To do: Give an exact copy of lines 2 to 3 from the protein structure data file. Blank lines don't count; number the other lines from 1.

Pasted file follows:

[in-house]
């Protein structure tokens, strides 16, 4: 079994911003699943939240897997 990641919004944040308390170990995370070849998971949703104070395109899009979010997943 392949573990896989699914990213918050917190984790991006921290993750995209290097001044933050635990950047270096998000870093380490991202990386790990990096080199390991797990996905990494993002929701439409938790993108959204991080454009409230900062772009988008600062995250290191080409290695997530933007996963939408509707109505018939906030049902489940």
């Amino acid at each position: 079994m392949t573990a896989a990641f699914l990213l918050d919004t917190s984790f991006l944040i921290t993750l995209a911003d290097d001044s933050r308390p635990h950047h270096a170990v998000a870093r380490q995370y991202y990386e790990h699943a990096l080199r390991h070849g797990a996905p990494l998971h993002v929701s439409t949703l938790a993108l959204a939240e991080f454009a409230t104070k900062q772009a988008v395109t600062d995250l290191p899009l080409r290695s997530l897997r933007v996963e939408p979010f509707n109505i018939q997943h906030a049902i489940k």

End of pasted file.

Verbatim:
């Protein structure tokens, strides 16, 4: 079994911003699943939240897997 990641919004944040308390170990995370070849998971949703104070395109899009979010997943 392949573990896989699914990213918050917190984790991006921290993750995209290097001044933050635990950047270096998000870093380490991202990386790990990096080199390991797990996905990494993002929701439409938790993108959204991080454009409230900062772009988008600062995250290191080409290695997530933007996963939408509707109505018939906030049902489940």
């Amino acid at each position: 079994m392949t573990a896989a990641f699914l990213l918050d919004t917190s984790f991006l944040i921290t993750l995209a911003d290097d001044s933050r308390p635990h950047h270096a170990v998000a870093r380490q995370y991202y990386e790990h699943a990096l080199r390991h070849g797990a996905p990494l998971h993002v929701s439409t949703l938790a993108l959204a939240e991080f454009a409230t104070k900062q772009a988008v395109t600062d995250l290191p899009l080409r290695s997530l897997r933007v996963e939408p979010f509707n109505i018939q997943h906030a049902i489940k």